Risks of Relying on Bilingual Employees for Interpreting


Depending on bilingual employees to provide interpretation services can have its risks. These risks include exposing confidential information and privacy concerns, which are particularly important in healthcare and social service settings. Professional interpreters are trained to comply with HIPAA guidelines and adhere to a code of ethics.

Qualitative data

When studying the risks of relying on bilingual employees to provide interpretation services, researchers must keep in mind that the translators’ perspectives and abilities will be influenced by the social context they are working in. Therefore, it is important to ensure that all translations are reviewed by an expert in the language in question.

Using interpreters to translate qualitative data is an excellent way to make sure that the data is not misinterpreted. Interpreters can help researchers understand research data and provide cultural background information. In addition, they can translate documents or interviews.

Signs of unprofessionalism

Employers who use bilingual employees for interpretation must carefully weigh the benefits and drawbacks of this practice. While bilingual employees can help in many situations, liability concerns can arise when they are asked to perform work outside their scope of responsibilities. For example, if a bilingual line supervisor is asked to interpret a sexual harassment prevention training program, she may not be able to verify the accuracy of the translation.

In addition to the risks of hiring a bilingual employee for interpretation, a bilingual employee is less likely to be familiar with the culture of the language. Although the employee may speak two languages fluently, this does not mean that she understands that culture’s traditions, beliefs, and even pop culture. If you plan on using a bilingual employee for interpretation, make sure they have specialized training in the field.

Privacy concerns

Employers need to be aware of the privacy concerns of relying on bilingual employees to provide interpretation services. These individuals may not be able to understand the requests and terminology of their clients and could potentially be vulnerable to the misuse of confidential and private information. Bilingual employees should be adequately trained to ensure a high level of proficiency and confidentiality.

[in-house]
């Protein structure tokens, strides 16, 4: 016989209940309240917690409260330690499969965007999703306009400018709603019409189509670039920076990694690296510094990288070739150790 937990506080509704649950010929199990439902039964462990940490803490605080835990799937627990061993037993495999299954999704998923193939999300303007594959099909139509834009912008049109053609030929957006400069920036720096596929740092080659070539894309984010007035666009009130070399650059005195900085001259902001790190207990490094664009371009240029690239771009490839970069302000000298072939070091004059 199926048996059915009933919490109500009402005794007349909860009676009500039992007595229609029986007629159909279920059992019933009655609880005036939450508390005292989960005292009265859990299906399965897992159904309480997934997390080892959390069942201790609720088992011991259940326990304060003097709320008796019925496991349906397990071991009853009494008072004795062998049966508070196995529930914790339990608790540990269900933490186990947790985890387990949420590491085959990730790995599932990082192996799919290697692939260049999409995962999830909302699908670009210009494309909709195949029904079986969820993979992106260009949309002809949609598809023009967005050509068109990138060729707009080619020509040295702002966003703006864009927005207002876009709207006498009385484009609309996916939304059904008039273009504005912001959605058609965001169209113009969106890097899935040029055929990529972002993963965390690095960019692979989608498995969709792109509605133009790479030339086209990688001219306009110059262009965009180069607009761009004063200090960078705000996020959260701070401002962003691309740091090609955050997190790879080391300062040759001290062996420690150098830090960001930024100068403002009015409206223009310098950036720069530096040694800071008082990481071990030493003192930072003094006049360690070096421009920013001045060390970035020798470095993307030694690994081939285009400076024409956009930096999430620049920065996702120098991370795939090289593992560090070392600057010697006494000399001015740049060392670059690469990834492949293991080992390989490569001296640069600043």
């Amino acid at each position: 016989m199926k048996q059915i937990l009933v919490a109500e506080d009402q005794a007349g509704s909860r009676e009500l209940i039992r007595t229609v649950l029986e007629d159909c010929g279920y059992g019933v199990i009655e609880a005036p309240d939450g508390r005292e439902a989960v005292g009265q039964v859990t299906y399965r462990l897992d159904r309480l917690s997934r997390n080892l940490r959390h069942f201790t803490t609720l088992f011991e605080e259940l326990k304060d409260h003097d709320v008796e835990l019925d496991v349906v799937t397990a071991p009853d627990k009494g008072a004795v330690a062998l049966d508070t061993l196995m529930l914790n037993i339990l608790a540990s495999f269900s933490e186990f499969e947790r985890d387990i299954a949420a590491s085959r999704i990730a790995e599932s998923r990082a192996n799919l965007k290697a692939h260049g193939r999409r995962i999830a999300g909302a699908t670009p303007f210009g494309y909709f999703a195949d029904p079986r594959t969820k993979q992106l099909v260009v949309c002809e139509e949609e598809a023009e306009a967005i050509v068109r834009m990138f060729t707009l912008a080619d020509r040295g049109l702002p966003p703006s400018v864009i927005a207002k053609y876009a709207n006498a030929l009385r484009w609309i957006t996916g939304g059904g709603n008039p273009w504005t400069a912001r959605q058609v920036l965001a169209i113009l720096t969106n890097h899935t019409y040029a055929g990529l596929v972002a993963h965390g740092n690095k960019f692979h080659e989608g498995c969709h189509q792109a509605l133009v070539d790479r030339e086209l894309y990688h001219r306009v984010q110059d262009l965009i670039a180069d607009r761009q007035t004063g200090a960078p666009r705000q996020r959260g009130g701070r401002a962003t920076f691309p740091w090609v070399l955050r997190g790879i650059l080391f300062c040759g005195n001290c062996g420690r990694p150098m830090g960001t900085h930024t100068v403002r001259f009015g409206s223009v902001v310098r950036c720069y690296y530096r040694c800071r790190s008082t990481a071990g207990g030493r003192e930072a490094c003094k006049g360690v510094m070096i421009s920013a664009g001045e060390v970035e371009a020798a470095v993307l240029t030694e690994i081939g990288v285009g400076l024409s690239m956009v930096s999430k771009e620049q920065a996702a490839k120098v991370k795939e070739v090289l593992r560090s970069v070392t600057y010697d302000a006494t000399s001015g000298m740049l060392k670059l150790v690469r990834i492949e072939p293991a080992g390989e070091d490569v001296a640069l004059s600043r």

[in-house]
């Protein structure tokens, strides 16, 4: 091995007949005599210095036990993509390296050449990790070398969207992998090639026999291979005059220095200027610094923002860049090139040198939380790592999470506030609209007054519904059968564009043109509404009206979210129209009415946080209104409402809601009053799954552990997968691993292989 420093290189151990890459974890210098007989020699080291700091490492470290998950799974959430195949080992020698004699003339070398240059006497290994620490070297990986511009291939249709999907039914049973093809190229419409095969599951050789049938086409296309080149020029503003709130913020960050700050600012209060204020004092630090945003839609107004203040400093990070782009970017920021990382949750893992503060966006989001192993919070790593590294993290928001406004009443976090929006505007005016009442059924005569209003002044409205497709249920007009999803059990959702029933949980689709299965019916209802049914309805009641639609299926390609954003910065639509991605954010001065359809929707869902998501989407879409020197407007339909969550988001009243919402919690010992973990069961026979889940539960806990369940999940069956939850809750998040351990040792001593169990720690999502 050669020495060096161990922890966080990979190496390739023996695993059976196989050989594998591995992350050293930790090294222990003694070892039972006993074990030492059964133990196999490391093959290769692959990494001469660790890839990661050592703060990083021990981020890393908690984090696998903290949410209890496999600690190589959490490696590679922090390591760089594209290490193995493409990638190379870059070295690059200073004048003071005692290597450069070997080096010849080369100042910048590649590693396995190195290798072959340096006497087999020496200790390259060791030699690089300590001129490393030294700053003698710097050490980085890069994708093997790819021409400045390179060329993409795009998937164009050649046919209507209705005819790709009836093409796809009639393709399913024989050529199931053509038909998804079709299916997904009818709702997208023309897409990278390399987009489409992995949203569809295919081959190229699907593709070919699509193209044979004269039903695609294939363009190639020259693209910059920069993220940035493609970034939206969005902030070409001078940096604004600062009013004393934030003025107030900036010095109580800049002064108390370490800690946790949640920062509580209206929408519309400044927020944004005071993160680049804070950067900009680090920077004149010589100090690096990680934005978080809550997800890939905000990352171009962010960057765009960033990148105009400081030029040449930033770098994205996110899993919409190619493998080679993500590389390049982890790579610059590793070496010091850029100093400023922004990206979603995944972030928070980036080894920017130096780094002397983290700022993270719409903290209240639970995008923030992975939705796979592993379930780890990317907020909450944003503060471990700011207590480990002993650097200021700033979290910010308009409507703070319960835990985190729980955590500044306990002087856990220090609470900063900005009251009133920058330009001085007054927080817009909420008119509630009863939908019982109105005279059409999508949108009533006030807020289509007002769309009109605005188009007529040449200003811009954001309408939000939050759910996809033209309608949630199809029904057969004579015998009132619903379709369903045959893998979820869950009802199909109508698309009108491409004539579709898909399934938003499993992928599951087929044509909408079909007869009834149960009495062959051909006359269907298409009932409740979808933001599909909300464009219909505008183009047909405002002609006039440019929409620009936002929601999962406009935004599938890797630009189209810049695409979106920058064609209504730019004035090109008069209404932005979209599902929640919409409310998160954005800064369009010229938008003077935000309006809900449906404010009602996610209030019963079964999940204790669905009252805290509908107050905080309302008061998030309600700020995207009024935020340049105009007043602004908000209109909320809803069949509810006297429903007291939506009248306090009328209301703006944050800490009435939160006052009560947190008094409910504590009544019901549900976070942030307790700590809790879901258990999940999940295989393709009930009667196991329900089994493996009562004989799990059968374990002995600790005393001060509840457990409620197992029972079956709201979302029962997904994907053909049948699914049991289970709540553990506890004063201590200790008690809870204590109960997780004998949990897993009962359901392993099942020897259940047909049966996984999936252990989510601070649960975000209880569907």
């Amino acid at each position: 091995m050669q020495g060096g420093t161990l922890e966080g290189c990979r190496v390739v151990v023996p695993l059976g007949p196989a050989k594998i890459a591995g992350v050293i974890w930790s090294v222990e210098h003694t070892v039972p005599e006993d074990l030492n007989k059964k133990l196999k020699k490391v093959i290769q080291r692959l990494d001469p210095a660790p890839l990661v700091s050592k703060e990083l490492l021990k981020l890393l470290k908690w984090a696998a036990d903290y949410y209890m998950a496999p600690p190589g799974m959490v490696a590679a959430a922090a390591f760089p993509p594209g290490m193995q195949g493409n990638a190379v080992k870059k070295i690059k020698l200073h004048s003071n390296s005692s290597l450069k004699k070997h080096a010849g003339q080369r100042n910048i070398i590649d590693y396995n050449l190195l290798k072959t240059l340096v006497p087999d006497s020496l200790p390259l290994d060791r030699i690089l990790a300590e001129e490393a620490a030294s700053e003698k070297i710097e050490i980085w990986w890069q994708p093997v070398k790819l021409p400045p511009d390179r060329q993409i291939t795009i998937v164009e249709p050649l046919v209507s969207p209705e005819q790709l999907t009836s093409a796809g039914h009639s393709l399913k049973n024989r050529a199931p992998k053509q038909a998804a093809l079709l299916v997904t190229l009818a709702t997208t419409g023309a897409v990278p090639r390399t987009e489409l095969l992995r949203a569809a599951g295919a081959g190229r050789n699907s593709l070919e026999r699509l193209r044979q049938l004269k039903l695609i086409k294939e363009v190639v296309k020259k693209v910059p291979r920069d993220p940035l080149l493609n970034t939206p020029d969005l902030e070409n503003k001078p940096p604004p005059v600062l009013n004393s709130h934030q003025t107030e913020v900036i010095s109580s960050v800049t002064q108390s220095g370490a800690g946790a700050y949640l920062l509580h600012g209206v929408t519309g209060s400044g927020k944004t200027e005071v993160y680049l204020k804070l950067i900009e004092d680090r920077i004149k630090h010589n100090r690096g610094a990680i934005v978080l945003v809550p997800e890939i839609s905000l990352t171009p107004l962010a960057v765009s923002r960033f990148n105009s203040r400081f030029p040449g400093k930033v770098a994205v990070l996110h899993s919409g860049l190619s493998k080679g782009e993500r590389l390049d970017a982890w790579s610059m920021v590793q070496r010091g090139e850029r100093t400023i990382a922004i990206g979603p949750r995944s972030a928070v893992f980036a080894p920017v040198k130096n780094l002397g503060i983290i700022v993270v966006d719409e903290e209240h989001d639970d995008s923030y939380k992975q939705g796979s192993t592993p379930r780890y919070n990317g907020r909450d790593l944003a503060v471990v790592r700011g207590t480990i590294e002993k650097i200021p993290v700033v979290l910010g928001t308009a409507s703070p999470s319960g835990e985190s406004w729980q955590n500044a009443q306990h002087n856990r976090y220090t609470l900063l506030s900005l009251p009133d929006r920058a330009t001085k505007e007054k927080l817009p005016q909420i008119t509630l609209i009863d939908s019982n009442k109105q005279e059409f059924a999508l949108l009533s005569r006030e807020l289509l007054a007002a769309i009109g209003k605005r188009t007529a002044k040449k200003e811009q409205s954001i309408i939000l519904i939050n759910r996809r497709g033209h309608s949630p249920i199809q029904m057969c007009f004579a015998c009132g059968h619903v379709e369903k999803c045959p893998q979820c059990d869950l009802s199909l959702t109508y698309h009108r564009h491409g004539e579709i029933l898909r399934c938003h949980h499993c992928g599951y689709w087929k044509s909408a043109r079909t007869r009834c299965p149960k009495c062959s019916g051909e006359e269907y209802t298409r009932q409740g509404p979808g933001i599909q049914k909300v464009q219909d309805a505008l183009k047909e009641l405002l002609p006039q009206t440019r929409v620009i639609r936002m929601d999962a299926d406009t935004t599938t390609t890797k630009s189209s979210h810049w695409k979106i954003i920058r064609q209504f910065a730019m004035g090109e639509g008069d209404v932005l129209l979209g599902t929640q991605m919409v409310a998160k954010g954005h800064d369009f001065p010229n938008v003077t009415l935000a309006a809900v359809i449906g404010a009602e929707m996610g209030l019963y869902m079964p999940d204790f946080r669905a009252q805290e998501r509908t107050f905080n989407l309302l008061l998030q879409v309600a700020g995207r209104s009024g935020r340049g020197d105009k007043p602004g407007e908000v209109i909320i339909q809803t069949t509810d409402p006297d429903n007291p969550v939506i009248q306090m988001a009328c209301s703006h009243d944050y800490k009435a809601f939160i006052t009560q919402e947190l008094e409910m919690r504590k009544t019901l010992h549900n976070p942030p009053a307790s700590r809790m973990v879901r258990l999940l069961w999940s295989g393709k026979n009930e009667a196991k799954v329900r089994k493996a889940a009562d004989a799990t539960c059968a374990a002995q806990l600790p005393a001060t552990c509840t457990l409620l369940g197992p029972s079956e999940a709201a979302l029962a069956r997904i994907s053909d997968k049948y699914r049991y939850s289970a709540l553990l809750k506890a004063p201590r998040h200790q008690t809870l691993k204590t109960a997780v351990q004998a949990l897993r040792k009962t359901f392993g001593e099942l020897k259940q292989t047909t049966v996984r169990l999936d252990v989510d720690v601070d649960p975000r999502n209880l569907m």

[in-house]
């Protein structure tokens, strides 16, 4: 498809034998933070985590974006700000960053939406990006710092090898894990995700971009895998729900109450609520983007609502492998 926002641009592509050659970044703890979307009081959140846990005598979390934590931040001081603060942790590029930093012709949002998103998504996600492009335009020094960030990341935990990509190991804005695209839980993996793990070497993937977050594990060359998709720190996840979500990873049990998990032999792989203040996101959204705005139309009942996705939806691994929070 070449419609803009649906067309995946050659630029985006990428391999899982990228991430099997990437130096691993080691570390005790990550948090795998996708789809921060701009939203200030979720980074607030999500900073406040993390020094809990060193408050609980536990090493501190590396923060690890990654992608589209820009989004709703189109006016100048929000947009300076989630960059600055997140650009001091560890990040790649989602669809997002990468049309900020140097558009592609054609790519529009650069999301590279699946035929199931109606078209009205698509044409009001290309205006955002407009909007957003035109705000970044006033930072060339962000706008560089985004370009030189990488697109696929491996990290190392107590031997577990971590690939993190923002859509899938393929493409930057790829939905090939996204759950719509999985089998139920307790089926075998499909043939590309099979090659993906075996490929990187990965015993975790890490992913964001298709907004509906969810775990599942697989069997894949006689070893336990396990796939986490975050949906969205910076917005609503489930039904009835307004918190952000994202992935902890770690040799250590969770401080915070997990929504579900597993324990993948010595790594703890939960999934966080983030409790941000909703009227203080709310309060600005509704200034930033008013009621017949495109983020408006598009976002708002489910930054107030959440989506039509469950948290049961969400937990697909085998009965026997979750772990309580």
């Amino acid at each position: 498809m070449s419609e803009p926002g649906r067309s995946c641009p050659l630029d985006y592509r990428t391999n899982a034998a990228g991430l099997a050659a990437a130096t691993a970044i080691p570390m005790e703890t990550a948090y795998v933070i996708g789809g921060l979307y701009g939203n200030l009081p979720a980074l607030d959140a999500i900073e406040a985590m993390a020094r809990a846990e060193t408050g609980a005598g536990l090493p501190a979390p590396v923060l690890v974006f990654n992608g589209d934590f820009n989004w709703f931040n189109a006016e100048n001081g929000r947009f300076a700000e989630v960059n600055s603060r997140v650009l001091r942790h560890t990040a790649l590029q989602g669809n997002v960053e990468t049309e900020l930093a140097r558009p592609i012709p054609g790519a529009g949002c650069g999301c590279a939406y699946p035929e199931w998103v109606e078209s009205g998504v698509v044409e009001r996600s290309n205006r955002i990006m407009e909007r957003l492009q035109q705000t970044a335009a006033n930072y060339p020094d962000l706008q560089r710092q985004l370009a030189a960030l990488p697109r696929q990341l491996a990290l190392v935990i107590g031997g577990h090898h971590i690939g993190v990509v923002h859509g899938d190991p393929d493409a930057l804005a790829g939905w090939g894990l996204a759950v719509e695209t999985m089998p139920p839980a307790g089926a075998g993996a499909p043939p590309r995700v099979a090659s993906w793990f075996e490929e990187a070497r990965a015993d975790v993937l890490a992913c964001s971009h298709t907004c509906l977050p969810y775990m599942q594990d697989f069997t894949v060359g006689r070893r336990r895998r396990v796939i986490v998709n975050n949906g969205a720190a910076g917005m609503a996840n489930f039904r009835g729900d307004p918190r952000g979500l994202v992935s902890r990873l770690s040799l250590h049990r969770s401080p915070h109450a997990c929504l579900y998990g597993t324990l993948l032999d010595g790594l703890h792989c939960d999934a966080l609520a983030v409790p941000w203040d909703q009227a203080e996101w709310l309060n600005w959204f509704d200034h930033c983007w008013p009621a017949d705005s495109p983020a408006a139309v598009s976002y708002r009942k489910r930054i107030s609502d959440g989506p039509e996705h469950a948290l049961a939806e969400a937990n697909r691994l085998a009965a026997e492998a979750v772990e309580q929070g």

Some employers have problems with privacy concerns when relying on bilingual staff to interpret patient medical records. HIPAA, the federal privacy act, has specific guidelines regarding the role of an interpreter in maintaining patient privacy. However, if a bilingual employee does not receive the appropriate training and education to interpret, they could violate the law. This can result in mistakes or lawsuits.

Lack of credentialing

When hiring bilingual employees, it is critical to verify language proficiency. In the U.S., approximately 40% of foreign-born adults have a high-school diploma or equivalent. However, if a bilingual employee has no credentialing, their job performance may be compromised. In addition to achieving proficiency in English, interpreters should have additional training in their target language and ethics.

While bilingual employees are an invaluable asset for healthcare organizations, it is critical that they are properly trained to provide accurate interpretation. As such, employers should develop an interpreter training program that keeps pace with the turnover rate of employees. This program should include a third-party assessment of employee language skills and knowledge. It should also include medical terminology training and a skills test. Those who don’t meet these standards may leave the company or even become dissatisfied.

Cost of hiring a professional interpreter

In some circumstances, a bilingual employee may be more cost-effective than hiring a professional interpreter. However, a bilingual employee may not have the necessary skills to adequately translate a medical document. This can create a security risk and expose sensitive patient information. Professional interpreters are trained and bound by ethical standards. They follow HIPAA guidelines and adhere to a code of ethics.

Hiring a professional interpreter can be an affordable way to make your business more efficient. Whether you need a simple conversation or more complicated conversations, a professional interpreter will provide accurate, reliable and professional interpreting services for your business. A conference call interpreter can handle a simple conversation, while an on-site interpreter is more likely to be able to handle more complex conversations. Hiring a professional interpreter is not an expensive investment, but it is a smart decision that will prevent you from suffering financial damage from misunderstandings.

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